Meet the Author

One of the first books to truthfully write about women’s lives, Kate Chopin’s The Awakening is considered a quintessential work of Southern literature and a bold foray into early feminism. Aside from The Awakening, Chopin has written numerous short stories, many exploring Cajun, Creole, and Southern identities.

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The Awakening 3.7 out of 5 based on 0 ratings. 147 reviews.
Anonymous More than 1 year ago
It was difficult for me to like, sympathize or empathize with any of the main characters in this book. Nevertheless, this is an interesting character profile of a member of the "me generation" born 100 years too early, set deep within creole New Orleans society. An intellectually satisfying read.
Anonymous More than 1 year ago
Boringggg !!!!
proofreadersp More than 1 year ago
A little too much description for every movement & thought. Very slow & boring!
Anonymous More than 1 year ago
Written with provocative undertone, chopin would have a grateful appause in the 21st century
auntie_mammy123 More than 1 year ago
I love this book! I have it in 3 different forms and this particular one has a few small glitches but nothing major! cant beat the price:0
HKIM05 More than 1 year ago
"I would give up the unessential; I would give up my money, I would give up my life for my children; but I wouldn't give myself." THE AWAKENING written by Kate Chopin portraits a world back in the late 1800s. A fascinating story of the life of a young woman, who is also a wife and a mother, shows challenges against the values of the world during that particular time period. Kate Chopin describes a world that she has been dreaming of, that she believes in women can say something rather than being controlled by men. The protagonist went against the important moral issue that was highly valued back in those days. The author applied adultery issues into the life of the main character to describe her journey towards freedom and independence. The story itself is a well-written piece, which made it easier for readers to take a quick glance into a world that has been nearly hundred years ago. Even though the novel is one of the most famous classic pieces, the clear usage of language and style of the author helped the readers in the process of understanding the conflicts. Kate Chopin, an explorer who challenged the idea of sexuality in American literature back in 1800s will guide readers to awaken their minds of ideas of individuality and liberty, which are concepts that we can observe in today's world thankful to the pioneer authors.
Guest More than 1 year ago
I read Kate Chopin's The Awakening for a Lit course.I have read many books.Chopin's stories stay in my mind.I remember her characters as REAL people.
Anonymous More than 1 year ago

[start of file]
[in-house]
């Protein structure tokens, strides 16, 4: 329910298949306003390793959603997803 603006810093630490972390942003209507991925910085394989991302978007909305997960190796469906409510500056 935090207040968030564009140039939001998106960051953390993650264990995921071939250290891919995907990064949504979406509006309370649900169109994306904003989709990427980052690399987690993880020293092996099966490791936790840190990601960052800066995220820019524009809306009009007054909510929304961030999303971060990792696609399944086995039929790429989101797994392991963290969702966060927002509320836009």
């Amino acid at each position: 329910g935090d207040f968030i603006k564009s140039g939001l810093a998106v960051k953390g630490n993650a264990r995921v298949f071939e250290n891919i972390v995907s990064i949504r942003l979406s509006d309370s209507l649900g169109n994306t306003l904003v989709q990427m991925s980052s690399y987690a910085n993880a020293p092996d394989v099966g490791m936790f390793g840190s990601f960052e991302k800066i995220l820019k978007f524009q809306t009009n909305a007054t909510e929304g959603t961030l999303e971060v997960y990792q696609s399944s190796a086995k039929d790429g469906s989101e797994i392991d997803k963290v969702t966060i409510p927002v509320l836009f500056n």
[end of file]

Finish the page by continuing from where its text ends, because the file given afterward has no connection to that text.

This was a book club selection at our office and it really caused a stir in the participants -- such a wide variety of thoughts about the book. I really enjoyed it.
Anonymous More than 1 year ago
The book was slow, i mean- really slow. It took longer to read those 100 or so pages than almost any book I've read but the climactic conclusion did improve my overall outlook on that wasted time spent dragging through this.
RI-Joe More than 1 year ago
Kate Chopin was featured in the St. Louis history museum in Forest Park (Free admission -- A wonderful city to visit!) so I decided to read one of her novels. A daring subject and approach for a female writer of her time. Typically existential for the period. A good book for understanding southern culture or women's issues in the 1800's. Suitable for reading for High School students.
Merciel More than 1 year ago
I liked this book. All the characters are flawed, but good and sympathetic nonetheless. Though Edna is definitely not one of the nobler protagonists, the reader does sympathize with her plight to find her own identity in a world where she has been defined by her relation to others (mother, daughter, etc.). Not much happens in the book, but I found each character interesting enough to care about them to the end.
Anonymous More than 1 year ago
This book is annoyingly boring and provided insight into the dull minds of 17th century women.
Richard Davis More than 1 year ago
To anyone hoping for any sort of entertainment from this story, you will be sorely disappointed. The characters are bland and flat, the plot holds no substance and the main conflict delivers neither a good payoff nor a satisfying resolution. The book's main character is meant to give off an air of independence and strength. She is meant to represent changing times and the will of women everywhere. Instead she comes off as a whiney brat with not a care for anyone but herself. Not only does she neglect her husband, but also the children that she brought into thos world. She moans and groans about the lack of attention given to her, all while completely staying in the background, running about with other men. No character in this novel is likable, and the ones who you manage not to hate all end up being boringand underused. Do not read this book.
Anonymous More than 1 year ago
This is one of the google scanned books- the story is good but THE SCAN IS AWFUL -SPEND A BUCK & GET A GOOD COPY or your going to get alot of googly fonts & what looks almost like wingding font
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Woodsever More than 1 year ago
I tried very hard to read this book, but it was boring and I felt like maybe if I tried reading it another day I might have missed something.......not the case. It drones on and on with a plethora of characters who are also boring. I never read padt the fourth chapter because it was pointless drivel that went on and on about nothing and went nowhere. This author should have taken up another calling. Dont waste your time.